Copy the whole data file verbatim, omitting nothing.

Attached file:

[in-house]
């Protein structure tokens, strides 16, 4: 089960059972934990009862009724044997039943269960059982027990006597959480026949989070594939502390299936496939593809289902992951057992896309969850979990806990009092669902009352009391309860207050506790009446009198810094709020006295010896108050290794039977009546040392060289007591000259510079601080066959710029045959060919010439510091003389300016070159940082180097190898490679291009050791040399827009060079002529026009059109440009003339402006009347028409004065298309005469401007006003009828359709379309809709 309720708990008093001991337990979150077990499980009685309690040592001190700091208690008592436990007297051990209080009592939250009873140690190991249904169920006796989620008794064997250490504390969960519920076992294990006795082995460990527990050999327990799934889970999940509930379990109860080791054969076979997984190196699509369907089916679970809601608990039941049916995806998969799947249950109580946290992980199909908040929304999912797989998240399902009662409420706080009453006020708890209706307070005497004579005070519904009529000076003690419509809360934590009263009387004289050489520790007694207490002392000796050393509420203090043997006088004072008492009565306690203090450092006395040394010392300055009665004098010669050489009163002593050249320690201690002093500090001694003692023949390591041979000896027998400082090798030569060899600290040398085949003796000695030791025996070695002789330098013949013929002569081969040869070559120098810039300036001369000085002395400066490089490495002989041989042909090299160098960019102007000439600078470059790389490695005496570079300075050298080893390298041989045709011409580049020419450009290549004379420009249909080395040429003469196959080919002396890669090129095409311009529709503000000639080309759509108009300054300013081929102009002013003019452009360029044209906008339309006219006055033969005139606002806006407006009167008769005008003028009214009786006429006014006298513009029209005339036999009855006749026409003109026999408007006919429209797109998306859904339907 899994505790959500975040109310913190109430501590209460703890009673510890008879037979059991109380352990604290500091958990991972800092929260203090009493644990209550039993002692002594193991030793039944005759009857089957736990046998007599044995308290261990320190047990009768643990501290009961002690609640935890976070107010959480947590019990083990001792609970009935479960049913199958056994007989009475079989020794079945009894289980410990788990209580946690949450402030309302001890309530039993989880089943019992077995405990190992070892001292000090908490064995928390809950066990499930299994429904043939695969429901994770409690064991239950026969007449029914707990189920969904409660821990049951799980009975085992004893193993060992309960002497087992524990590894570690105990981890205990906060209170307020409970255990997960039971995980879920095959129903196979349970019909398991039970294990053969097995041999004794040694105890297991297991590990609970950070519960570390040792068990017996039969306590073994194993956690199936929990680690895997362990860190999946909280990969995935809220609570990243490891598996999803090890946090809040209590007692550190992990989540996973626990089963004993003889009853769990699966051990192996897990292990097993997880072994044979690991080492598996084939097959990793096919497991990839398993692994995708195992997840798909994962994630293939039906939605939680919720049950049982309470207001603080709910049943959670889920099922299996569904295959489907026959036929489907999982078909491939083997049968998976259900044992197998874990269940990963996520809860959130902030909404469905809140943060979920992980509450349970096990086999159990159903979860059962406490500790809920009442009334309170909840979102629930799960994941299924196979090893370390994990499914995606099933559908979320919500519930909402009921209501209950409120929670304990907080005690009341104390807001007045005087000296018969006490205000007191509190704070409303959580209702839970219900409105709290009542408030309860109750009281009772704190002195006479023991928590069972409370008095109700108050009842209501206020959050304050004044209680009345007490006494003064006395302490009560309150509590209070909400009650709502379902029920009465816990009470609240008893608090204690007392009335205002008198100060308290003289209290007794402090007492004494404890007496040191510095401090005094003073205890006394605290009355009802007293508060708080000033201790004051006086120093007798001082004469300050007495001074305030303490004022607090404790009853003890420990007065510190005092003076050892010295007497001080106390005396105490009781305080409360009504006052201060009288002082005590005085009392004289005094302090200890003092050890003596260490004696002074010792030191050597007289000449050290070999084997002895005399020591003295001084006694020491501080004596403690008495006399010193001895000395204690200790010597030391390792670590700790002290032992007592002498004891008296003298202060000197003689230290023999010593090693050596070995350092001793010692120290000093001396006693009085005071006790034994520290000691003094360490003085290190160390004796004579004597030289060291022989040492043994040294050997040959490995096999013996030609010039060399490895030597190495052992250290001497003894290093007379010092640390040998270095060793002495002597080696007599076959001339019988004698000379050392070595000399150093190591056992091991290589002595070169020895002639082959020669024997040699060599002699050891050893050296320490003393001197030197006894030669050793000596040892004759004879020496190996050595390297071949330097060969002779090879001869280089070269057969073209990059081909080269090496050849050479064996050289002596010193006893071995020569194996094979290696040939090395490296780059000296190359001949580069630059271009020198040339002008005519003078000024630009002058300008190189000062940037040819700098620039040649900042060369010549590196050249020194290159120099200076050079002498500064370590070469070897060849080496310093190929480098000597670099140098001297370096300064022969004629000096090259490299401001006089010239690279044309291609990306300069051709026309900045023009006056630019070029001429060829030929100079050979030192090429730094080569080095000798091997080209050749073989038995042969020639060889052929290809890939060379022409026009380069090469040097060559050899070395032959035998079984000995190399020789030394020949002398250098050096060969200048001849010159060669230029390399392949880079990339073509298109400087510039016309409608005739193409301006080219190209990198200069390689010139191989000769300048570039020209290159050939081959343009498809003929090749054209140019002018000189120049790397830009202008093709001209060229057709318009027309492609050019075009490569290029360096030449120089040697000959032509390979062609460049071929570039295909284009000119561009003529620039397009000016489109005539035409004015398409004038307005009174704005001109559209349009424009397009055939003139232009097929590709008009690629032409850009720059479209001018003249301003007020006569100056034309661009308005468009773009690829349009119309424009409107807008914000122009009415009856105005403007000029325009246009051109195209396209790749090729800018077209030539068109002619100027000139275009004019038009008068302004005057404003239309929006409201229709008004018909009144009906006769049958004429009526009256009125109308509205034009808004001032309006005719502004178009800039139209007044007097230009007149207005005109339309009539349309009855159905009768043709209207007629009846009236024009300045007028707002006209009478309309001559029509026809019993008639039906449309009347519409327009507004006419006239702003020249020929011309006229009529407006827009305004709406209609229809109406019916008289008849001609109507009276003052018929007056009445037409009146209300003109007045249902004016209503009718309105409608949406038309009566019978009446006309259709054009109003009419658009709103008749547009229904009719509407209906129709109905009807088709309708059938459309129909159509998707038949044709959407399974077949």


[in-house]
């Protein structure tokens, strides 16, 4: 089960059972934990009862009724044997039943269960059982027990006597959480026949989070594939502390299936496939593809289902992951057992896309969850979990806990009092669902009352009391309860207050506790009446009198810094709020006295010896108050290794039977009546040392060289007591000259510079601080066959710029045959060919010439510091003389300016070159940082180097190898490679291009050791040399827009060079002529026009059109440009003339402006009347028409004065298309005469401007006003009828359709379309809709 309720708990008093001991337990979150077990499980009685309690040592001190700091208690008592436990007297051990209080009592939250009873140690190991249904169920006796989620008794064997250490504390969960519920076992294990006795082995460990527990050999327990799934889970999940509930379990109860080791054969076979997984190196699509369907089916679970809601608990039941049916995806998969799947249950109580946290992980199909908040929304999912797989998240399902009662409420706080009453006020708890209706307070005497004579005070519904009529000076003690419509809360934590009263009387004289050489520790007694207490002392000796050393509420203090043997006088004072008492009565306690203090450092006395040394010392300055009665004098010669050489009163002593050249320690201690002093500090001694003692023949390591041979000896027998400082090798030569060899600290040398085949003796000695030791025996070695002789330098013949013929002569081969040869070559120098810039300036001369000085002395400066490089490495002989041989042909090299160098960019102007000439600078470059790389490695005496570079300075050298080893390298041989045709011409580049020419450009290549004379420009249909080395040429003469196959080919002396890669090129095409311009529709503000000639080309759509108009300054300013081929102009002013003019452009360029044209906008339309006219006055033969005139606002806006407006009167008769005008003028009214009786006429006014006298513009029209005339036999009855006749026409003109026999408007006919429209797109998306859904339907 899994505790959500975040109310913190109430501590209460703890009673510890008879037979059991109380352990604290500091958990991972800092929260203090009493644990209550039993002692002594193991030793039944005759009857089957736990046998007599044995308290261990320190047990009768643990501290009961002690609640935890976070107010959480947590019990083990001792609970009935479960049913199958056994007989009475079989020794079945009894289980410990788990209580946690949450402030309302001890309530039993989880089943019992077995405990190992070892001292000090908490064995928390809950066990499930299994429904043939695969429901994770409690064991239950026969007449029914707990189920969904409660821990049951799980009975085992004893193993060992309960002497087992524990590894570690105990981890205990906060209170307020409970255990997960039971995980879920095959129903196979349970019909398991039970294990053969097995041999004794040694105890297991297991590990609970950070519960570390040792068990017996039969306590073994194993956690199936929990680690895997362990860190999946909280990969995935809220609570990243490891598996999803090890946090809040209590007692550190992990989540996973626990089963004993003889009853769990699966051990192996897990292990097993997880072994044979690991080492598996084939097959990793096919497991990839398993692994995708195992997840798909994962994630293939039906939605939680919720049950049982309470207001603080709910049943959670889920099922299996569904295959489907026959036929489907999982078909491939083997049968998976259900044992197998874990269940990963996520809860959130902030909404469905809140943060979920992980509450349970096990086999159990159903979860059962406490500790809920009442009334309170909840979102629930799960994941299924196979090893370390994990499914995606099933559908979320919500519930909402009921209501209950409120929670304990907080005690009341104390807001007045005087000296018969006490205000007191509190704070409303959580209702839970219900409105709290009542408030309860109750009281009772704190002195006479023991928590069972409370008095109700108050009842209501206020959050304050004044209680009345007490006494003064006395302490009560309150509590209070909400009650709502379902029920009465816990009470609240008893608090204690007392009335205002008198100060308290003289209290007794402090007492004494404890007496040191510095401090005094003073205890006394605290009355009802007293508060708080000033201790004051006086120093007798001082004469300050007495001074305030303490004022607090404790009853003890420990007065510190005092003076050892010295007497001080106390005396105490009781305080409360009504006052201060009288002082005590005085009392004289005094302090200890003092050890003596260490004696002074010792030191050597007289000449050290070999084997002895005399020591003295001084006694020491501080004596403690008495006399010193001895000395204690200790010597030391390792670590700790002290032992007592002498004891008296003298202060000197003689230290023999010593090693050596070995350092001793010692120290000093001396006693009085005071006790034994520290000691003094360490003085290190160390004796004579004597030289060291022989040492043994040294050997040959490995096999013996030609010039060399490895030597190495052992250290001497003894290093007379010092640390040998270095060793002495002597080696007599076959001339019988004698000379050392070595000399150093190591056992091991290589002595070169020895002639082959020669024997040699060599002699050891050893050296320490003393001197030197006894030669050793000596040892004759004879020496190996050595390297071949330097060969002779090879001869280089070269057969073209990059081909080269090496050849050479064996050289002596010193006893071995020569194996094979290696040939090395490296780059000296190359001949580069630059271009020198040339002008005519003078000024630009002058300008190189000062940037040819700098620039040649900042060369010549590196050249020194290159120099200076050079002498500064370590070469070897060849080496310093190929480098000597670099140098001297370096300064022969004629000096090259490299401001006089010239690279044309291609990306300069051709026309900045023009006056630019070029001429060829030929100079050979030192090429730094080569080095000798091997080209050749073989038995042969020639060889052929290809890939060379022409026009380069090469040097060559050899070395032959035998079984000995190399020789030394020949002398250098050096060969200048001849010159060669230029390399392949880079990339073509298109400087510039016309409608005739193409301006080219190209990198200069390689010139191989000769300048570039020209290159050939081959343009498809003929090749054209140019002018000189120049790397830009202008093709001209060229057709318009027309492609050019075009490569290029360096030449120089040697000959032509390979062609460049071929570039295909284009000119561009003529620039397009000016489109005539035409004015398409004038307005009174704005001109559209349009424009397009055939003139232009097929590709008009690629032409850009720059479209001018003249301003007020006569100056034309661009308005468009773009690829349009119309424009409107807008914000122009009415009856105005403007000029325009246009051109195209396209790749090729800018077209030539068109002619100027000139275009004019038009008068302004005057404003239309929006409201229709008004018909009144009906006769049958004429009526009256009125109308509205034009808004001032309006005719502004178009800039139209007044007097230009007149207005005109339309009539349309009855159905009768043709209207007629009846009236024009300045007028707002006209009478309309001559029509026809019993008639039906449309009347519409327009507004006419006239702003020249020929011309006229009529407006827009305004709406209609229809109406019916008289008849001609109507009276003052018929007056009445037409009146209300003109007045249902004016209503009718309105409608949406038309009566019978009446006309259709054009109003009419658009709103008749547009229904009719509407209906129709109905009807088709309708059938459309129909159509998707038949044709959407399974077949």